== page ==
The author of the little man: the Spanish writer Juan Marsé is dead

For Pomp and Pathos, for celebrities and pomp had Juan Marsé never anything left. Neither in his private life nor in his works. The Spanish writer, who was rega

The author of the little man: the Spanish writer Juan Marsé is dead

For Pomp and Pathos, for celebrities and pomp had Juan Marsé never anything left. Neither in his private life nor in his works. The Spanish writer, who was regarded as the author of the "little man", the worker, the loser and the underdog, is dead. He died late Saturday night at the age of 87 in his home city of Barcelona, the main setting of his novels.

Marsé was considered one of the most important Spanish narrators of the present, and has acted for many years as an outsider candidate for the Nobel prize for literature. He never received. In addition to many other awards he got but in the year 2008, the Cervantes prize, the most important literary award in the Spanish-speaking world.

As he was then, twelve years ago, was asked how he would prepare for the Delivery of the Cervantes prize by the then king Juan Carlos, he replied: "I will honestly spend a lot of time said the Tying of the tie. I never“. After the ceremony, he complained that he must carry have tails. "I looked like a penguin."

the Prime Minister, Sanchez pays tribute to Marsé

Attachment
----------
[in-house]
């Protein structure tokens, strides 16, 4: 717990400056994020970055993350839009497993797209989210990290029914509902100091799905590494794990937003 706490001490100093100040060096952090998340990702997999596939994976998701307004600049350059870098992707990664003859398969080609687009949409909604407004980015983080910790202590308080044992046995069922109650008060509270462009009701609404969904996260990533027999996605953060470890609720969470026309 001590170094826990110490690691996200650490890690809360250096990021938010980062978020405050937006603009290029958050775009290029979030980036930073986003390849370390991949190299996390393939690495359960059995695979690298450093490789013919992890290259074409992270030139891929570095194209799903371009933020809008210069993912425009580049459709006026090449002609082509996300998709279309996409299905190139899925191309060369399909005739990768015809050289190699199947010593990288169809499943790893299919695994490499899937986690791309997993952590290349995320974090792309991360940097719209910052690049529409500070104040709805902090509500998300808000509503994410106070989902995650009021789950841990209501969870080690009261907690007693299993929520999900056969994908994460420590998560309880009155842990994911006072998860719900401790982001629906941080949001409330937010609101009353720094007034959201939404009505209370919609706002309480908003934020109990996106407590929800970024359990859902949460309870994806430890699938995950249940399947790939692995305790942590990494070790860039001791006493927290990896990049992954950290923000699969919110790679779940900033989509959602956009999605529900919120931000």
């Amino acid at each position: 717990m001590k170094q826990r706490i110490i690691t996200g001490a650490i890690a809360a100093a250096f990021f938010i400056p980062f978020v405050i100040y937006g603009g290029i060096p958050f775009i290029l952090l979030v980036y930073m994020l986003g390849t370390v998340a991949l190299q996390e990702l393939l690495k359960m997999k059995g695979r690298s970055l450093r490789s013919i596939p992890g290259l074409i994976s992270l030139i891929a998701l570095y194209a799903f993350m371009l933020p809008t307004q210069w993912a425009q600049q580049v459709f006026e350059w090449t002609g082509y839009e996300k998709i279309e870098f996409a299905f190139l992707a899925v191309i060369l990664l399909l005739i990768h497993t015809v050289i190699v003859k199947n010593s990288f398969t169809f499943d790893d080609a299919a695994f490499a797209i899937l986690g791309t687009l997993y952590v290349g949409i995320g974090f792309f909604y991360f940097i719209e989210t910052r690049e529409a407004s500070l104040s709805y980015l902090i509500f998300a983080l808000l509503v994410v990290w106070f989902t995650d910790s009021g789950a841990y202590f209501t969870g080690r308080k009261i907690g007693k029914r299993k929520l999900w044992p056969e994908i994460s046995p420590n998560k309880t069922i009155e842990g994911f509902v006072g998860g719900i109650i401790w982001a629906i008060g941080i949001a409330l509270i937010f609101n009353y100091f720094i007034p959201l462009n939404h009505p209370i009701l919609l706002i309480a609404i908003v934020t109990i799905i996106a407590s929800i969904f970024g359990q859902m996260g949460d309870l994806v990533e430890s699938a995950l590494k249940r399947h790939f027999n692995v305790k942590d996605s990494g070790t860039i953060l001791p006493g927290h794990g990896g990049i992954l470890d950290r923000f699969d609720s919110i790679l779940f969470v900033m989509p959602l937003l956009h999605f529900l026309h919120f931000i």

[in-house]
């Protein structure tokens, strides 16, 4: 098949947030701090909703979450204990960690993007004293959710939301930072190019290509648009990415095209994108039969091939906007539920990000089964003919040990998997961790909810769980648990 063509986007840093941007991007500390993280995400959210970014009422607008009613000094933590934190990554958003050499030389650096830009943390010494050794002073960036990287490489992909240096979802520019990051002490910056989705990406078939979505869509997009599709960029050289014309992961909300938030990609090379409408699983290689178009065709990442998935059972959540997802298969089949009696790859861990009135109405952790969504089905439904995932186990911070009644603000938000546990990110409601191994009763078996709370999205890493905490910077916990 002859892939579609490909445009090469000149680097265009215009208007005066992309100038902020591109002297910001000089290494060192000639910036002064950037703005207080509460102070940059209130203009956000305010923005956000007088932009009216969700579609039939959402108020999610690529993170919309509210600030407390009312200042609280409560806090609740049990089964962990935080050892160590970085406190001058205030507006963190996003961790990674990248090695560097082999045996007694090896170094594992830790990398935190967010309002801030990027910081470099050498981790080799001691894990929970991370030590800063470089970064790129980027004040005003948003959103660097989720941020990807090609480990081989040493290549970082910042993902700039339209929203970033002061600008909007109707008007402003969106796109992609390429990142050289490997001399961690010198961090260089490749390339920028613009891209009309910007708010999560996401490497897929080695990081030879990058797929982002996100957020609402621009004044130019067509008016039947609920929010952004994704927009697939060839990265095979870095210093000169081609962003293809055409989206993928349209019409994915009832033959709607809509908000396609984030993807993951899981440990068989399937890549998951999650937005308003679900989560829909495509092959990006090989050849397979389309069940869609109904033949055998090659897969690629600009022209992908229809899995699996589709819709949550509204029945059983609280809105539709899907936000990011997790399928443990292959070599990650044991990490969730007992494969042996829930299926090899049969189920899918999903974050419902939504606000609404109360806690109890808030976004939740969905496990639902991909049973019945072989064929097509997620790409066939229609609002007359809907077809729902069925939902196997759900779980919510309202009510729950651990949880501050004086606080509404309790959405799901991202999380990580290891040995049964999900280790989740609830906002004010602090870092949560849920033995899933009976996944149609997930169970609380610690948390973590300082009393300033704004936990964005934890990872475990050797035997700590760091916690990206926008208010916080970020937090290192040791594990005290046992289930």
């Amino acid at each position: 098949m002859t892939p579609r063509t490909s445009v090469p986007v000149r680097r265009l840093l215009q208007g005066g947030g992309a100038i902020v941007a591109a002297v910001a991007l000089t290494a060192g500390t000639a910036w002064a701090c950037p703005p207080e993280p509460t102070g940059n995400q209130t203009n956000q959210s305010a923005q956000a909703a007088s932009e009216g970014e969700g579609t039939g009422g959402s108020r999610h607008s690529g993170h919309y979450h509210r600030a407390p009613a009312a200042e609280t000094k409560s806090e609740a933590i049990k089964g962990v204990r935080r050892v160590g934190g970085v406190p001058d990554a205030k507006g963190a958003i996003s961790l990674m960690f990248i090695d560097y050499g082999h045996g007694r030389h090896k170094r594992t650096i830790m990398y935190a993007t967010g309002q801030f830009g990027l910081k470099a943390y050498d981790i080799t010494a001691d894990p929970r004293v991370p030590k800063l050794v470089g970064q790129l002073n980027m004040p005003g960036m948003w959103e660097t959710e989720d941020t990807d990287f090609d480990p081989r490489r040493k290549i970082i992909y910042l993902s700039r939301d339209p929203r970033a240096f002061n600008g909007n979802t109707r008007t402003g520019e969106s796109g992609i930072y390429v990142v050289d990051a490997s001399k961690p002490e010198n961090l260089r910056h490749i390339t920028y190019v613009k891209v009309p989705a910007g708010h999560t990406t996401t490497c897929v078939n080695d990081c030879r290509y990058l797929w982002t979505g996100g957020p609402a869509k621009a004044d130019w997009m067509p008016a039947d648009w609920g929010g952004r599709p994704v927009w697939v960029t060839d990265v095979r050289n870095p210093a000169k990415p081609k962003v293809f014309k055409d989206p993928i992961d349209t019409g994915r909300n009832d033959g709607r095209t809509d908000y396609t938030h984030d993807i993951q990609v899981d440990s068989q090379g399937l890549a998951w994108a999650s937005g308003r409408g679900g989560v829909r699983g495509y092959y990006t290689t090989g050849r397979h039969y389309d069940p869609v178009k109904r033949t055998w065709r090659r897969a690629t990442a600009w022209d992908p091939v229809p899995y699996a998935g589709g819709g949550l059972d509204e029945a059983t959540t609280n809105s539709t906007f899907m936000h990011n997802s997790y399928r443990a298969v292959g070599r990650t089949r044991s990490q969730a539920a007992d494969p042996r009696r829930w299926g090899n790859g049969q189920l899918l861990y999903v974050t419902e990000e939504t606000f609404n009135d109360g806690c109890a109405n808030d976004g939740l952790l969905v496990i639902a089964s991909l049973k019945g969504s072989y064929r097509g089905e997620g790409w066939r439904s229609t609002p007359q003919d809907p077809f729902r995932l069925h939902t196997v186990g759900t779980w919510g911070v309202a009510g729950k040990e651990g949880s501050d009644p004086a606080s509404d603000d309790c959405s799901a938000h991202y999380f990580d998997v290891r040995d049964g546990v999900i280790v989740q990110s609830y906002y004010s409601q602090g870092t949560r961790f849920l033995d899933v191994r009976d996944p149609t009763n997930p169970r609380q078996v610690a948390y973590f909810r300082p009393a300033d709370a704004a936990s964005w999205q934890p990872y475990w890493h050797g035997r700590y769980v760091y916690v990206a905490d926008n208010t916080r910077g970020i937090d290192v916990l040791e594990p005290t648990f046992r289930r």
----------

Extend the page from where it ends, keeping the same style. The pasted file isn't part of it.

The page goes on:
Marsé was first and foremost a "Hero" of his Region, Catalonia, but his death Spain put the whole into deep mourning. In television, there were long appreciations, special broadcasts have been announced. Prime Minister Pedro Sánchez, praised - in the midst of the important EU summit on the reconstruction of Europe - the author of "last day with Teresa" and "If they say to You, I was like..." and the family his condolences.

"I get in Brussels, the sad news that Juan Marsé is gone. He was a key figure of Spanish literature,“ wrote Sánchez on Twitter. The socialist politicians described the novelist of the so-called "Generation of 1950" as a "man of strong Convictions", "has us transported with his works in the social reality of the Barcelona of the post-war period".

Marsé has, in fact, described as hardly a Second of the Barcelona before the tourist boom, the ugly and grey industrial metropolis in the period after the Spanish civil war (1936-1939) and the ground-breaking Olympic Games of 1992. In his novels, the reader will not find the promenades, the fine cafes and Restaurants, museums, theaters, and souvenir shops, and tourist flows, which shape the metropolis. Marsé described the dreary, dirty, ugly, and the air bombing of 1938 partly destroyed city. His heroes were social losers and misfits: small-time crooks, prostitutes, drivers, or even decadent Bourgeois.

Updated Date: 19 July 2020, 08:19

You need to login to comment.

Please register or login.

RELATED NEWS